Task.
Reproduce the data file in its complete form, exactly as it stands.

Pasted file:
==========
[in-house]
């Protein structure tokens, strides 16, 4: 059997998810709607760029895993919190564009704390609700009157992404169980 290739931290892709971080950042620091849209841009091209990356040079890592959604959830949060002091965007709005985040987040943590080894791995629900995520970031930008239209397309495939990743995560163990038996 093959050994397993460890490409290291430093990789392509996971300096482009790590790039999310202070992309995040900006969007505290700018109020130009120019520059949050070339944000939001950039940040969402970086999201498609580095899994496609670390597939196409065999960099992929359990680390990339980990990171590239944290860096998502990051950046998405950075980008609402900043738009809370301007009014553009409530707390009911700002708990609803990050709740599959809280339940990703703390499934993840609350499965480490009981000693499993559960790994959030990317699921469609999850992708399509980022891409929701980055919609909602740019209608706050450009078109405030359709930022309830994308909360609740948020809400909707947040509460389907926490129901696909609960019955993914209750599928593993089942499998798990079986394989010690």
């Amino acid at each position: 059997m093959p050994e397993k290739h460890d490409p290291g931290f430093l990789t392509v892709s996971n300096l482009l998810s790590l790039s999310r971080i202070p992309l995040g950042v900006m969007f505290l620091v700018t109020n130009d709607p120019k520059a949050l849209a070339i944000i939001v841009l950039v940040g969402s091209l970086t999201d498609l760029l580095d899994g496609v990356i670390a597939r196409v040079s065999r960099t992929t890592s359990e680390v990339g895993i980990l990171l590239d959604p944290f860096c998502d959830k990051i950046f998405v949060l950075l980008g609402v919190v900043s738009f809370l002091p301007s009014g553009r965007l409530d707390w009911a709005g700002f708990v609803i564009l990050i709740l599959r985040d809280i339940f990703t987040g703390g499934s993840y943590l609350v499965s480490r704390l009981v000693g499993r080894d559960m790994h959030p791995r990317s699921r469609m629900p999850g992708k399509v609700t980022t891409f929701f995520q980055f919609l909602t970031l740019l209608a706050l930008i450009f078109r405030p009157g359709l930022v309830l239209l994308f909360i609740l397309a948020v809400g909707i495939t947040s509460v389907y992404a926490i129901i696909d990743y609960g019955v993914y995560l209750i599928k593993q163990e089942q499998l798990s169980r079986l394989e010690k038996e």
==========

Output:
[in-house]
């Protein structure tokens, strides 16, 4: 059997998810709607760029895993919190564009704390609700009157992404169980 290739931290892709971080950042620091849209841009091209990356040079890592959604959830949060002091965007709005985040987040943590080894791995629900995520970031930008239209397309495939990743995560163990038996 093959050994397993460890490409290291430093990789392509996971300096482009790590790039999310202070992309995040900006969007505290700018109020130009120019520059949050070339944000939001950039940040969402970086999201498609580095899994496609670390597939196409065999960099992929359990680390990339980990990171590239944290860096998502990051950046998405950075980008609402900043738009809370301007009014553009409530707390009911700002708990609803990050709740599959809280339940990703703390499934993840609350499965480490009981000693499993559960790994959030990317699921469609999850992708399509980022891409929701980055919609909602740019209608706050450009078109405030359709930022309830994308909360609740948020809400909707947040509460389907926490129901696909609960019955993914209750599928593993089942499998798990079986394989010690």
């Amino acid at each position: 059997m093959p050994e397993k290739h460890d490409p290291g931290f430093l990789t392509v892709s996971n300096l482009l998810s790590l790039s999310r971080i202070p992309l995040g950042v900006m969007f505290l620091v700018t109020n130009d709607p120019k520059a949050l849209a070339i944000i939001v841009l950039v940040g969402s091209l970086t999201d498609l760029l580095d899994g496609v990356i670390a597939r196409v040079s065999r960099t992929t890592s359990e680390v990339g895993i980990l990171l590239d959604p944290f860096c998502d959830k990051i950046f998405v949060l950075l980008g609402v919190v900043s738009f809370l002091p301007s009014g553009r965007l409530d707390w009911a709005g700002f708990v609803i564009l990050i709740l599959r985040d809280i339940f990703t987040g703390g499934s993840y943590l609350v499965s480490r704390l009981v000693g499993r080894d559960m790994h959030p791995r990317s699921r469609m629900p999850g992708k399509v609700t980022t891409f929701f995520q980055f919609l909602t970031l740019l209608a706050l930008i450009f078109r405030p009157g359709l930022v309830l239209l994308f909360i609740l397309a948020v809400g909707i495939t947040s509460v389907y992404a926490i129901i696909d990743y609960g019955v993914y995560l209750i599928k593993q163990e089942q499998l798990s169980r079986l394989e010690k038996e």